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Public Printer of the United States

From Wikipedia, the free encyclopedia

The Public Printer of the United States was the head of the United States Government Publishing Office (GPO). Pursuant to 44 U.S.C. § 301, this officer was nominated by the President of the United States and approved by the United States Senate. In December 2014, Congress passed and President Obama signed into law H.R. 83, which consolidated and continued appropriations for FY 2015.[1] Section 1301 of that act changed the name of the Government Printing Office to the Government Publishing Office and the title of Public Printer to Director.[2] Thus, Davita Vance-Cooks was the last Public Printer of the United States and the first Director of the U.S. Government Publishing Office.

William J. Boarman
Davita E. Vance-Cooks
Hugh N. Halpern (2nd Director)

The Public Printer was responsible for the administration of the GPO. The GPO, a legislative agency of the government, provided electronic access to and produced most printed matter for government, including the Congressional Record, Supreme Court decisions, passports, tax forms, internal government documents, and agency publications. The GPO did not print money, as that is a duty of the Bureau of Engraving and Printing.


Benjamin Franklin served as Public Printer for several of the American colonies prior to the establishment of the United States. The House and Senate had separate printers until 1861, when the GPO was established; its first superintendent was John D. Defrees. The first man with the title Public Printer of the United States was Almon M. Clapp.[3]

List of public printers

  1. Almon M. Clapp (1876–1877)
  2. John D. Defrees (1877–1882)
  3. Sterling P. Rounds (1882–1886)
  4. Thomas E. Benedict (1886–1889)
  5. Francis W. Palmer (1889–1894)
  6. Thomas E. Benedict (1894–1897)
  7. Francis W. Palmer (1897–1905)
  8. Charles A. Stillings (1905–1908)
  9. John S. Leech (1908)
  10. Samuel B. Donnelly (1908–1913)
  11. Cornelius Ford (1913–1921)
  12. George H. Carter (1921–1934)
  13. Augustus E. Giegengack (1934–1948)
  14. John J. Deviny (1948–1953)
  15. Raymond Blattenberger (1953–1961)
  16. James L. Harrison (1961–1970)[4]
  17. Adolphus N. Spence (1970–1972)
  18. Thomas F. McCormick (1973–1977)
  19. John J. Boyle (1977–1980)
  20. Danford L. Sawyer, Jr. (1981–1984)
  21. Ralph E. Kennickell, Jr. (1984–1988)
  22. Robert Houk (1990–1993)[5]
  23. Michael F. DiMario (1993–2002)[6]
  24. Bruce James (2002–2006)[7][8]
  25. Robert C. Tapella (2007–2010)[9][10]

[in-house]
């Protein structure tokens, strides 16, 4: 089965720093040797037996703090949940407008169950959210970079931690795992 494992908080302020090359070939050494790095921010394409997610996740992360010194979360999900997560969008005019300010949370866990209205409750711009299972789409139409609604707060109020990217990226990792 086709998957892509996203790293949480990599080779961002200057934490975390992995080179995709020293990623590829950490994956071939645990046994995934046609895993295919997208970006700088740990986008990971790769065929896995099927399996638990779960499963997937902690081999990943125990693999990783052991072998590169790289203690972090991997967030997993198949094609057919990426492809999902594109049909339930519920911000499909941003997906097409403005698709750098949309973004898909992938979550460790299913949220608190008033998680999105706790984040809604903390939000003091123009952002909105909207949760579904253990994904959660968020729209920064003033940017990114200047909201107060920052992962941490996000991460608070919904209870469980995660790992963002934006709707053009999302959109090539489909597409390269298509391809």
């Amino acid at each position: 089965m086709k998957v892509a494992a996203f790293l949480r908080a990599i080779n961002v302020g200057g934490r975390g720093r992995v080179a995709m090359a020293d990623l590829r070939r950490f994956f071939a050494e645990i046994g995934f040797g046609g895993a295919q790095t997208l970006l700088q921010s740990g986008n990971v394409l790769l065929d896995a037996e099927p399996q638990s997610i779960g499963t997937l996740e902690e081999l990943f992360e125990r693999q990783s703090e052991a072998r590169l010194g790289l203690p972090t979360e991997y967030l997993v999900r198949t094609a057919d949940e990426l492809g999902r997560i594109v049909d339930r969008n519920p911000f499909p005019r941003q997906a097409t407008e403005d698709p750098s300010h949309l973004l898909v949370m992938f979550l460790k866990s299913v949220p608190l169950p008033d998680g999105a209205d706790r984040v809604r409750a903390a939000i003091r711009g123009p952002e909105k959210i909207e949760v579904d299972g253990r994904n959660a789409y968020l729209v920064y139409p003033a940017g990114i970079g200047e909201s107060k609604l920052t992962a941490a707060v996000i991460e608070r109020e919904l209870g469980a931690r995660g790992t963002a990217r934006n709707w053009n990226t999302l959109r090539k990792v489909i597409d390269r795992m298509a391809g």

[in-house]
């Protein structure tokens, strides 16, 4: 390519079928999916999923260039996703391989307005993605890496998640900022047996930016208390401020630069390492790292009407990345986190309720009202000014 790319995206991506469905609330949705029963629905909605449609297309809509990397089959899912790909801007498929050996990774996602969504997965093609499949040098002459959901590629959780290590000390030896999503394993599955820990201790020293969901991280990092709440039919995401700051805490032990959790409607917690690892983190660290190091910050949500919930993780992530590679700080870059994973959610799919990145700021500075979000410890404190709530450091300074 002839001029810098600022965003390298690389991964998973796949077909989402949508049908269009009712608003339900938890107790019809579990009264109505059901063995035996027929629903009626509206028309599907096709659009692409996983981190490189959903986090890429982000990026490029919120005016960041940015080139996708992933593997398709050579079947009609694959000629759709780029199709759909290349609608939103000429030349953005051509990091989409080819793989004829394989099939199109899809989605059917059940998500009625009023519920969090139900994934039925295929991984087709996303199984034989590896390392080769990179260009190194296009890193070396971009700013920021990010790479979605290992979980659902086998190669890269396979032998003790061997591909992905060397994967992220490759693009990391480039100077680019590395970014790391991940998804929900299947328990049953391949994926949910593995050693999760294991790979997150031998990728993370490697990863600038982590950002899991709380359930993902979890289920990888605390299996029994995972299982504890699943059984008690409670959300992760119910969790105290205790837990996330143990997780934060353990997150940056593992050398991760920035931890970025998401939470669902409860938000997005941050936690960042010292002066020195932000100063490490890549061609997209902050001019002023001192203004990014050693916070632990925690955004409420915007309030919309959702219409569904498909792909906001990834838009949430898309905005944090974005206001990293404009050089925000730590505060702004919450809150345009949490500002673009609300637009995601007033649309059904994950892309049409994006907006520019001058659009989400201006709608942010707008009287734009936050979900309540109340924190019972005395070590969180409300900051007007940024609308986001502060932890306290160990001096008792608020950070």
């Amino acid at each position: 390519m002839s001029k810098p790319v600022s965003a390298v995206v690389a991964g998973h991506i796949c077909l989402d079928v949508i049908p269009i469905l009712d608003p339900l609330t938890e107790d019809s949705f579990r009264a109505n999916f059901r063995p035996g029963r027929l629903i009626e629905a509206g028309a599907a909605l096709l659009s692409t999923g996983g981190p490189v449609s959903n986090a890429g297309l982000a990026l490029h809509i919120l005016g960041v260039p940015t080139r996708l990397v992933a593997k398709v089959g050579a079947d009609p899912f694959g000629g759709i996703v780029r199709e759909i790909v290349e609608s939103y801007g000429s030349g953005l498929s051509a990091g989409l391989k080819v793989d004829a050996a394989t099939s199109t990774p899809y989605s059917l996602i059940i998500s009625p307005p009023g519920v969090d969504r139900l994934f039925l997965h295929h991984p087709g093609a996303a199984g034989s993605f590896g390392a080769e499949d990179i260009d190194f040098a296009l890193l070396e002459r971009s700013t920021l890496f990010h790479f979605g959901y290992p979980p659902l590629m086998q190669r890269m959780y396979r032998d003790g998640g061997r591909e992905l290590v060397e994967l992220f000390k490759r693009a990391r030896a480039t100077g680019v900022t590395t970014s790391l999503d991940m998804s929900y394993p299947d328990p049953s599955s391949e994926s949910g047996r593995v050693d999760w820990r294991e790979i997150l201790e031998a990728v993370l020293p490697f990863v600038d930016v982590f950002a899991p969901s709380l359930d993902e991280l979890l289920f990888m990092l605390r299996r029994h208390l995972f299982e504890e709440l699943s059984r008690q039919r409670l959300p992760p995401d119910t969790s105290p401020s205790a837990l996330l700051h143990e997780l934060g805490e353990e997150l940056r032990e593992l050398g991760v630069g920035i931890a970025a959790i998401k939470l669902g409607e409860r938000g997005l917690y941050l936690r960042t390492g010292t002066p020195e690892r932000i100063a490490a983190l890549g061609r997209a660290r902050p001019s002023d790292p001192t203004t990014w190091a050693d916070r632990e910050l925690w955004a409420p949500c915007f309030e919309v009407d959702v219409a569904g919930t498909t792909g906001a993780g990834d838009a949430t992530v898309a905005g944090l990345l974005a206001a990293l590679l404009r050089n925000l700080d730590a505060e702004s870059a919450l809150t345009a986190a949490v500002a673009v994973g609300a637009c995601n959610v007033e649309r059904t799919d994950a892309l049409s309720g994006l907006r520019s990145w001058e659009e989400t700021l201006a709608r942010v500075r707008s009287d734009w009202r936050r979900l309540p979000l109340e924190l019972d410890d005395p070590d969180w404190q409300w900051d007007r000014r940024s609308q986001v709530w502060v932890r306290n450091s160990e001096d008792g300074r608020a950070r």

26. William J. Boarman (2011–2012)[11]
  27. Davita E. Vance-Cooks (2012–2014)[12]

List of directors of the U.S. Government Publishing Office

  1. Davita E. Vance-Cooks (2014–2017)
  2. Hugh Nathanial Halpern (2019–present)[13]


  1. ^ "H.R. 83 Consolidated and Further Continuing Appropriations Act 2015" (PDF). Archived (PDF) from the original on 2016-08-22. Retrieved 2016-07-11.
  2. ^ "U.S. GPO press release". December 17, 2014. Archived from the original on September 14, 2016. Retrieved July 11, 2016.
  3. ^ "A Short History of GPO Part 1". Federal Library Deposit Program. U.S. Government Publishing Office. November 22, 2017. Archived from the original on September 3, 2021. Retrieved September 3, 2021.
  4. ^ "James L. Harrison, 94, Dies; Public Printer of the U.S." The Washington Post. October 10, 2000. Archived from the original on November 2, 2012. Retrieved December 20, 2009.
  5. ^ Cross, Lisa (June 1, 2001). "PIA Backs a Nominee For Public Printer Post.(Printing Industries of America, Robert Houk)". Graphic Arts Monthly. Archived from the original on October 25, 2012. Retrieved December 20, 2009.
  6. ^ ALAWON, Volume 2, Number 51, November 13, 1993.
  7. ^ "BRUCE R. JAMES". United States Public Printer. Archived from the original on May 22, 2014. Retrieved May 22, 2014.
  8. ^ Morrison, Jane Ann (March 29, 2002). "Nomination Planned: Bush to tap Nevadan for top printing post". Las Vegas Review-Journal (Las Vegas, NV). Retrieved December 20, 2009.
  9. ^ "Archived copy". Archived from the original on 2009-03-25. Retrieved 2009-03-16.{{cite web}}: CS1 maint: archived copy as title (link)
  10. ^ "Presidential Nominations Sent to the Senate, 4/19/10". April 19, 2010. Archived from the original on February 16, 2017. Retrieved October 6, 2013 – via National Archives.
  11. ^ "GPO'S STATEMENT ON PUBLIC PRINTER BOARMAN'S NOMINATION" (PDF). U.S. Government Printing Office. December 18, 2011. Archived (PDF) from the original on 28 August 2021. Retrieved 28 August 2021.
  12. ^ Hicks, Josh (August 2, 2013). "Davita Vance-Cooks confirmed as first female and African American public printer". Archived from the original on June 10, 2015. Retrieved October 6, 2013.
  13. ^ "Hugh Halpern". U.S. Government Publishing Office. Archived from the original on July 27, 2021. Retrieved September 3, 2021.

External links

This page was last edited on 16 October 2021, at 20:01
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